This is not meant to be a frivolous post. When you are here in Oaxaca, Mexico, for more than a few days or weeks, you need to know a few essentials. Like where to take care of your feet when you pound the pavement for hours on end looking for that best quality, bargain priced huipil or quechquemitl. or the perfect ripe avocado, the restaurant with the best mole negro, and the market stalls that sell candied figs and oranges, and pecans for my Moroccan tagine, or the right size anchor and screw to hang a picture in the concrete wall. It’s a hard life!
Then, there is the hair. Men can easily walk into a barber and ask for the Number Two blade on the electric clippers. For women, it’s a little more complicated. Short hair might need a trim every three or four weeks.
We might like a haircutter who uses several different types of scissors to get the best layering and then feathering, making sure that each tendril is exactly the same length on both sides of the face. The details matter.
So, we ask around, seek the advice of friends, try out a new spot that just opened or keep going back to the tried and true hairdresser who does an okay job, but we know how to find him/her. We go back because it’s also risky to try someone new.
This post was written in 2014.
The recommendation is no longer current.
This week, Carol Knox and I splurged on our feet. We got the DeLuxe Spa Pedicure at XXXXX (deleted salon) a small, impeccably clean, nicely appointed hole-in-the-wall salon just opened by Mayra and Noemi, two delightful young women who met each other at beauty school. We had pounded so much pavement trailing Power Shopper Susan during the week, that we needed urgent care.
Now I’ve heard some people here complain that pedicures take too long. They want in and out in thirty minutes. They can’t imagine how anyone could take so long to soak and trim cuticles. Here in Oaxaca feet are lovingly cared for because toes show. Almost every woman wears open shoes or sandals. (Many of them are four inches high.) The super-deluxe pedicure with rose petals in a bubbling hot water bath, exfoliation, massage, and heat treatment (in addition to clipping, cleaning, trimming), takes at least an hour. (There are no high thrones here that include back massage along with water agitation, as far as I’ve discovered.) However, it’s still a great excuse to relax, take it slow, not think about texting or emailing. Close your eyes and feel that hot water bath relaxing your tired feet, melting away those callouses. Ah.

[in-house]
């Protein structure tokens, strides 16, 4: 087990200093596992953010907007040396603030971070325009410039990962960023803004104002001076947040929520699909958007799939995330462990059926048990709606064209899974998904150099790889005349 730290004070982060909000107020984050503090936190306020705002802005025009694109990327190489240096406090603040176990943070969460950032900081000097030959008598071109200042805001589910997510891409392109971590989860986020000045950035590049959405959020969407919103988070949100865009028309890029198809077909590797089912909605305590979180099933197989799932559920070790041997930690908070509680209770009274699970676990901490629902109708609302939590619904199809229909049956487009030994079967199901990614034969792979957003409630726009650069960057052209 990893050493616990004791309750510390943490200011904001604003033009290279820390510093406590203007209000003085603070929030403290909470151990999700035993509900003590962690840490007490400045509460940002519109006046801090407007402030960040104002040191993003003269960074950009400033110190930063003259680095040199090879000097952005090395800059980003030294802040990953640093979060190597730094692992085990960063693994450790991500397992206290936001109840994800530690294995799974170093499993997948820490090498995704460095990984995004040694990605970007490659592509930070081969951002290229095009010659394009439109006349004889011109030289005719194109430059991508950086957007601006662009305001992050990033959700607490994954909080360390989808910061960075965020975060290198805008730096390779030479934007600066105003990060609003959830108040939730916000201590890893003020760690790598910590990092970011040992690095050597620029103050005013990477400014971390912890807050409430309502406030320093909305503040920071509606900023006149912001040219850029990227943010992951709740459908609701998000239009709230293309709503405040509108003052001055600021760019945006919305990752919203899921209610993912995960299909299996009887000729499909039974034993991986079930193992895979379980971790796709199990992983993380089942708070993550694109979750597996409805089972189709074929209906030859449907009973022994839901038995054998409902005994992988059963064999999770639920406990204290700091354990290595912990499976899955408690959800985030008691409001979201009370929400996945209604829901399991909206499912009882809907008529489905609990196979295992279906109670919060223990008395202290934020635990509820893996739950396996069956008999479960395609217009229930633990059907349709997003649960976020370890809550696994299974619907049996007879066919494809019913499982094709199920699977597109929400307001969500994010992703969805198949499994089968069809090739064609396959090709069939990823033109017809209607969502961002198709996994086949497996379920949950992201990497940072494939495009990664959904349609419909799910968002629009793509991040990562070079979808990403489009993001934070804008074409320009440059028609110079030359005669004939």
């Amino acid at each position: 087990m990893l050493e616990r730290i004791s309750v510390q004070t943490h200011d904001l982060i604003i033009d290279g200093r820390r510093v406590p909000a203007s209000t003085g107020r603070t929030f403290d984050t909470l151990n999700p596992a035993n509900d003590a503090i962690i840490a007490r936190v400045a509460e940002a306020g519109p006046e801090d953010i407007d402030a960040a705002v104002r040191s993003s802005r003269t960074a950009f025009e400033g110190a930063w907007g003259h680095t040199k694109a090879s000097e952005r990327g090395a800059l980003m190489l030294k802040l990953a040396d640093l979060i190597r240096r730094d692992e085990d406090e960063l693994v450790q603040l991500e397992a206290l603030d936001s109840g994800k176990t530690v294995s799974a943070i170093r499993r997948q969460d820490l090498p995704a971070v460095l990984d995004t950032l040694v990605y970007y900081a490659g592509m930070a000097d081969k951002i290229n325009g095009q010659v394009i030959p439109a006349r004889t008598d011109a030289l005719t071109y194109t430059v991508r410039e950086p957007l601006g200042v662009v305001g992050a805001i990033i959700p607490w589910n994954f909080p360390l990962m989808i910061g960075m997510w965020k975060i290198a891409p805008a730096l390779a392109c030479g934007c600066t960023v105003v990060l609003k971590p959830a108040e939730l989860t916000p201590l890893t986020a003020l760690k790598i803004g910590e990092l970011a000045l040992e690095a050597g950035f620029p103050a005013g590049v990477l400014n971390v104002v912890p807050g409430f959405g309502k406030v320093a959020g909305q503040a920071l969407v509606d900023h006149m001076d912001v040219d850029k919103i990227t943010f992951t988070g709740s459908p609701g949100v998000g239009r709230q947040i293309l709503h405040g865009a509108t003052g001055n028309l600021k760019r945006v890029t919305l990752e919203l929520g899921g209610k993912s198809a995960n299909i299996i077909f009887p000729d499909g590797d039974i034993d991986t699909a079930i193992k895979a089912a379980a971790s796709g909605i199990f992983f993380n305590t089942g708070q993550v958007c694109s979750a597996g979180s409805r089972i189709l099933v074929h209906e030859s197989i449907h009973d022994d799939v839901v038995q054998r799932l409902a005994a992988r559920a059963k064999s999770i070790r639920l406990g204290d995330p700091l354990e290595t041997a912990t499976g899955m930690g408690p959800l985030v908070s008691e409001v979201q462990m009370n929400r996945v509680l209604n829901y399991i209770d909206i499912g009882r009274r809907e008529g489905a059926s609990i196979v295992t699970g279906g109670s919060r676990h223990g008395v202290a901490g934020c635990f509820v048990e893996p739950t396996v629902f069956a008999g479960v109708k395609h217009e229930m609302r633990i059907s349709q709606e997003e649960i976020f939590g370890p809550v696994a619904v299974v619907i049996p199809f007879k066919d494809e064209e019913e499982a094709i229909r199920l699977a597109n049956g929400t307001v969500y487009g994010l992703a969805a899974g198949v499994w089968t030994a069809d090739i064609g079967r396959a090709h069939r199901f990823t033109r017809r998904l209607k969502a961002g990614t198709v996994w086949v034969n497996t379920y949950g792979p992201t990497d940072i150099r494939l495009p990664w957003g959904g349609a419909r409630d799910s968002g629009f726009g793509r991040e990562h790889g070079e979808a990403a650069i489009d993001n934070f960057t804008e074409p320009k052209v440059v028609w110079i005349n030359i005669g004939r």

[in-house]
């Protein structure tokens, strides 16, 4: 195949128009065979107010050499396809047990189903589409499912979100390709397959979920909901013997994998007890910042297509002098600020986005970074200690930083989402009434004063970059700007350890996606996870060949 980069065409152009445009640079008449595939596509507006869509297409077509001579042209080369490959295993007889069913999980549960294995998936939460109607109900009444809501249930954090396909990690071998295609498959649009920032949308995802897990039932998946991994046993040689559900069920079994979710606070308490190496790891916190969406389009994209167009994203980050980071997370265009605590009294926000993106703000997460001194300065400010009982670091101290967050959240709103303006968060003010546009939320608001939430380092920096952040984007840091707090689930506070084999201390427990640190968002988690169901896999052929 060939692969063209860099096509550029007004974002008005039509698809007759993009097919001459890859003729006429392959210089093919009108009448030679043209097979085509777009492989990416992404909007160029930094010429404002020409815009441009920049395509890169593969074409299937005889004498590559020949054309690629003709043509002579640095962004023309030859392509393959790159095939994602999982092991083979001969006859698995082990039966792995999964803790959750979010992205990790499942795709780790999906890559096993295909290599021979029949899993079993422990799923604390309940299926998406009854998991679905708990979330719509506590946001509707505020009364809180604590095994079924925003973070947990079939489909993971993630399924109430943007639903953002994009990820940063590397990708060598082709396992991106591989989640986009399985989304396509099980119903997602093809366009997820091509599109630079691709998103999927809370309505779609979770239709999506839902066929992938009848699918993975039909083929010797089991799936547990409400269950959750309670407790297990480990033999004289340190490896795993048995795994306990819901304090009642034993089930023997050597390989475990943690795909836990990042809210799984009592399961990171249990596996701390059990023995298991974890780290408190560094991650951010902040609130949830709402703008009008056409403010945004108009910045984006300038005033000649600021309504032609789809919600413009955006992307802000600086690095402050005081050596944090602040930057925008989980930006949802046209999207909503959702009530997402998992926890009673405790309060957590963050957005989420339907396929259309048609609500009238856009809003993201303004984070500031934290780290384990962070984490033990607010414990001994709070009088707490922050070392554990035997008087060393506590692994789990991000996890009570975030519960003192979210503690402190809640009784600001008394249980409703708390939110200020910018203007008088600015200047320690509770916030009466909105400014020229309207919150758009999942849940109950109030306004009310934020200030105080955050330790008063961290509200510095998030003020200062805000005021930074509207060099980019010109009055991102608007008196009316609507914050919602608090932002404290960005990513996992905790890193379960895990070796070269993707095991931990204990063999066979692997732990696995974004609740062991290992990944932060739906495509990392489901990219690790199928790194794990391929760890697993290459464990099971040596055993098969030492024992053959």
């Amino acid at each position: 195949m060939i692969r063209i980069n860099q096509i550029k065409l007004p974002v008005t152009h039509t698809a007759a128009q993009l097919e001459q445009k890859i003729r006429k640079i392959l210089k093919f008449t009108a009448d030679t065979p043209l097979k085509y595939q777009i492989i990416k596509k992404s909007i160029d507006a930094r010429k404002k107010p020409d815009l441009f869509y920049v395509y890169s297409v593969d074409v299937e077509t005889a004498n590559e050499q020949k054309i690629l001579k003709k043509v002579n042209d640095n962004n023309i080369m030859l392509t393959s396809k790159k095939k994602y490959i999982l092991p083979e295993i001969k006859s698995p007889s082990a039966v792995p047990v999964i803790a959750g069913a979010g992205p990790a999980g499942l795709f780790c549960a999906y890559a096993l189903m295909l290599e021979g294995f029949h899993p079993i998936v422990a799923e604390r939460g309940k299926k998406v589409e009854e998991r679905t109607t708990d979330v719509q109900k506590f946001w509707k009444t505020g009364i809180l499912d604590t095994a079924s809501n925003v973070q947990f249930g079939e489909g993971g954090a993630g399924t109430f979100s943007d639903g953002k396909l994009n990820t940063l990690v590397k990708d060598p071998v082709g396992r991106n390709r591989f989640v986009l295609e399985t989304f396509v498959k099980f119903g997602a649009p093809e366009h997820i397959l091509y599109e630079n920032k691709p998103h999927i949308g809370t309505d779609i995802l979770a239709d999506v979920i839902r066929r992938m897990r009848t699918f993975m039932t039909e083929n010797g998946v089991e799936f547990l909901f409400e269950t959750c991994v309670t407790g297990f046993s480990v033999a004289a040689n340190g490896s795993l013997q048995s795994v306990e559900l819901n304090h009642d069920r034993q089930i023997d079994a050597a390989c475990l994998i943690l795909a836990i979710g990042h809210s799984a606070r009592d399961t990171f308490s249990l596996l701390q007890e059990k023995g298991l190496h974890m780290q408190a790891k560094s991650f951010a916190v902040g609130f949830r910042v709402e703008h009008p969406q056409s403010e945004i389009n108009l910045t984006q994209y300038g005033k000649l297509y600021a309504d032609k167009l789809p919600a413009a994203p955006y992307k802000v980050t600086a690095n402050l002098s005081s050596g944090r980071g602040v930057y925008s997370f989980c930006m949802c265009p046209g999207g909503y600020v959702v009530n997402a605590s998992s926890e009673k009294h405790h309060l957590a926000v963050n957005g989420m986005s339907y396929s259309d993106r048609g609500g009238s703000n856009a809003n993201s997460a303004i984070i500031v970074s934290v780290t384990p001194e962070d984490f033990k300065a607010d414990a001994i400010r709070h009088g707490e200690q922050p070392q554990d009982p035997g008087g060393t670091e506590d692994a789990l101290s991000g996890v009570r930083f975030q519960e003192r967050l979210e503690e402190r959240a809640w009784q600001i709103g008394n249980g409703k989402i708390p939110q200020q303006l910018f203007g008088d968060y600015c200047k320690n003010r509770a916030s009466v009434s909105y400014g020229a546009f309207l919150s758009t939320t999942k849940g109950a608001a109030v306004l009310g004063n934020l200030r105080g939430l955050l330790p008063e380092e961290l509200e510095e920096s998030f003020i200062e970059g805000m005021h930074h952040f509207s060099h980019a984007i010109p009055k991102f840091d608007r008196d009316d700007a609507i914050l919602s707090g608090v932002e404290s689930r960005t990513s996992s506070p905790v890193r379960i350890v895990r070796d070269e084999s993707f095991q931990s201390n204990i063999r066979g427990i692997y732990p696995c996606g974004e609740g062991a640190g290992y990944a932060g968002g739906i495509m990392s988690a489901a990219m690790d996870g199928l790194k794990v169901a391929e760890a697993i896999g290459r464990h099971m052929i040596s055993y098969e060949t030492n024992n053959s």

I’ve tried several places. So far, I think XXXX is the best, although their selection of OPI colors could be more extensive. Nevertheless, the 250 pesos (about $19 USD) special deluxe is 100 pesos cheaper than where I had been going. Another option is to get the standard pedicure at 180 pesos that comes without the rose petals, water agitation, exfoliating cream and heat treatment. That’s about $13 USD.
Then, impulsively, I decided to get a haircut. Mayra did the cutting. Excellent. Perhaps one of the best haircuts ever. 100 pesos (about $7.00 USD). I had been paying 70 pesos (about $4.50 USD) at Fashion, another small, woman owned shop on Fiallo near Arteaga recommended by Jo Ann. I liked it there. But XXXX is more centrally located and easier to get to and a bit more plushy. I’m certain the young women owners would love your business!
Got your own recommendations? Add them here in the comments section!
19 responses to “Pedicures and Haircuts in Oaxaca: Essentials”